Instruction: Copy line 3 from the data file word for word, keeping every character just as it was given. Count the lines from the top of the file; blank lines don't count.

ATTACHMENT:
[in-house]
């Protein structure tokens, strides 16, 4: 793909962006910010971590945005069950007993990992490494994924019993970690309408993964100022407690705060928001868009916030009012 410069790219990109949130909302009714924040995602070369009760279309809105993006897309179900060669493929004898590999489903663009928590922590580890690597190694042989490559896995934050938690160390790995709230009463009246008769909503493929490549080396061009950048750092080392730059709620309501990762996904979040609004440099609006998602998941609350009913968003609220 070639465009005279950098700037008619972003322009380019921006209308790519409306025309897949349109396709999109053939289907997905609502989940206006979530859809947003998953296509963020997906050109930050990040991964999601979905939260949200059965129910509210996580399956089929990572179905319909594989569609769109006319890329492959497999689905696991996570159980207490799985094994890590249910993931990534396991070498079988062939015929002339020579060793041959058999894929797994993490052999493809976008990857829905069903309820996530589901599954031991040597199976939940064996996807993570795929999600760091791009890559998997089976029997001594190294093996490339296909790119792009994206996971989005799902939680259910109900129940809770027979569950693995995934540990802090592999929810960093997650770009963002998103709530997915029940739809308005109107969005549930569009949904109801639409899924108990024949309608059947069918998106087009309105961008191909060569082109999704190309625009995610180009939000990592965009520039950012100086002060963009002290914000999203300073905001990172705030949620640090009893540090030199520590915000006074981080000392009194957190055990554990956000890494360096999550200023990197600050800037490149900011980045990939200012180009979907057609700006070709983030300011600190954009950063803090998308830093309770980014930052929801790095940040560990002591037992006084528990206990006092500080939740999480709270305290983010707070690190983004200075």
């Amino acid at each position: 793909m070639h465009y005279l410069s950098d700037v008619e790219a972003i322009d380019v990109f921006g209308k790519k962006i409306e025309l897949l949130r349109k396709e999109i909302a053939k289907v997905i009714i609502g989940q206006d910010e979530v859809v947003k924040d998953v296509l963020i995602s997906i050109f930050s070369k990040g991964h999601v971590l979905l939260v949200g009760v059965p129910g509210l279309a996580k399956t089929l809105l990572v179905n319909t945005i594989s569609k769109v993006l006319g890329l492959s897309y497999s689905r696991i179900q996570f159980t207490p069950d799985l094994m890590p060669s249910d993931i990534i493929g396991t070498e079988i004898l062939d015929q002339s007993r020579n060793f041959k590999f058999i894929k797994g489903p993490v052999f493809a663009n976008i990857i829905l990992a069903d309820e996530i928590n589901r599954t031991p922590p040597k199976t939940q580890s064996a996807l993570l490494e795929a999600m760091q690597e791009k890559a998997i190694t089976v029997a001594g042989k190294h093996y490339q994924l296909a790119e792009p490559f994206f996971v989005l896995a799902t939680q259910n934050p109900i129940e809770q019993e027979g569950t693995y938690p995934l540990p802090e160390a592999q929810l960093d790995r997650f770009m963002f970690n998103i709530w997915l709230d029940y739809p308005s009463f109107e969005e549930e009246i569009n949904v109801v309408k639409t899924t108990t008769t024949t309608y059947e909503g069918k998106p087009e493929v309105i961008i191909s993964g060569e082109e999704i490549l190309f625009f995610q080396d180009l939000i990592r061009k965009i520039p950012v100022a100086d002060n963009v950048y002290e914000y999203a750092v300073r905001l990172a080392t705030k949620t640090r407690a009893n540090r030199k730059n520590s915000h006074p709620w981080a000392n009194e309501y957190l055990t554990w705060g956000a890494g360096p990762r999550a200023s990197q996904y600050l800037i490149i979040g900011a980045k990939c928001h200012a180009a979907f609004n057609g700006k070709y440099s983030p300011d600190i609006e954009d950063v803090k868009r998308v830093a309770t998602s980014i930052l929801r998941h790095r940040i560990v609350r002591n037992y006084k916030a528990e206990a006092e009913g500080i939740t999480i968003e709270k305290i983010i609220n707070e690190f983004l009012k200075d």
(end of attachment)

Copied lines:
């Amino acid at each position: 793909m070639h465009y005279l410069s950098d700037v008619e790219a972003i322009d380019v990109f921006g209308k790519k962006i409306e025309l897949l949130r349109k396709e999109i909302a053939k289907v997905i009714i609502g989940q206006d910010e979530v859809v947003k924040d998953v296509l963020i995602s997906i050109f930050s070369k990040g991964h999601v971590l979905l939260v949200g009760v059965p129910g509210l279309a996580k399956t089929l809105l990572v179905n319909t945005i594989s569609k769109v993006l006319g890329l492959s897309y497999s689905r696991i179900q996570f159980t207490p069950d799985l094994m890590p060669s249910d993931i990534i493929g396991t070498e079988i004898l062939d015929q002339s007993r020579n060793f041959k590999f058999i894929k797994g489903p993490v052999f493809a663009n976008i990857i829905l990992a069903d309820e996530i928590n589901r599954t031991p922590p040597k199976t939940q580890s064996a996807l993570l490494e795929a999600m760091q690597e791009k890559a998997i190694t089976v029997a001594g042989k190294h093996y490339q994924l296909a790119e792009p490559f994206f996971v989005l896995a799902t939680q259910n934050p109900i129940e809770q019993e027979g569950t693995y938690p995934l540990p802090e160390a592999q929810l960093d790995r997650f770009m963002f970690n998103i709530w997915l709230d029940y739809p308005s009463f109107e969005e549930e009246i569009n949904v109801v309408k639409t899924t108990t008769t024949t309608y059947e909503g069918k998106p087009e493929v309105i961008i191909s993964g060569e082109e999704i490549l190309f625009f995610q080396d180009l939000i990592r061009k965009i520039p950012v100022a100086d002060n963009v950048y002290e914000y999203a750092v300073r905001l990172a080392t705030k949620t640090r407690a009893n540090r030199k730059n520590s915000h006074p709620w981080a000392n009194e309501y957190l055990t554990w705060g956000a890494g360096p990762r999550a200023s990197q996904y600050l800037i490149i979040g900011a980045k990939c928001h200012a180009a979907f609004n057609g700006k070709y440099s983030p300011d600190i609006e954009d950063v803090k868009r998308v830093a309770t998602s980014i930052l929801r998941h790095r940040i560990v609350r002591n037992y006084k916030a528990e206990a006092e009913g500080i939740t999480i968003e709270k305290i983010i609220n707070e690190f983004l009012k200075d």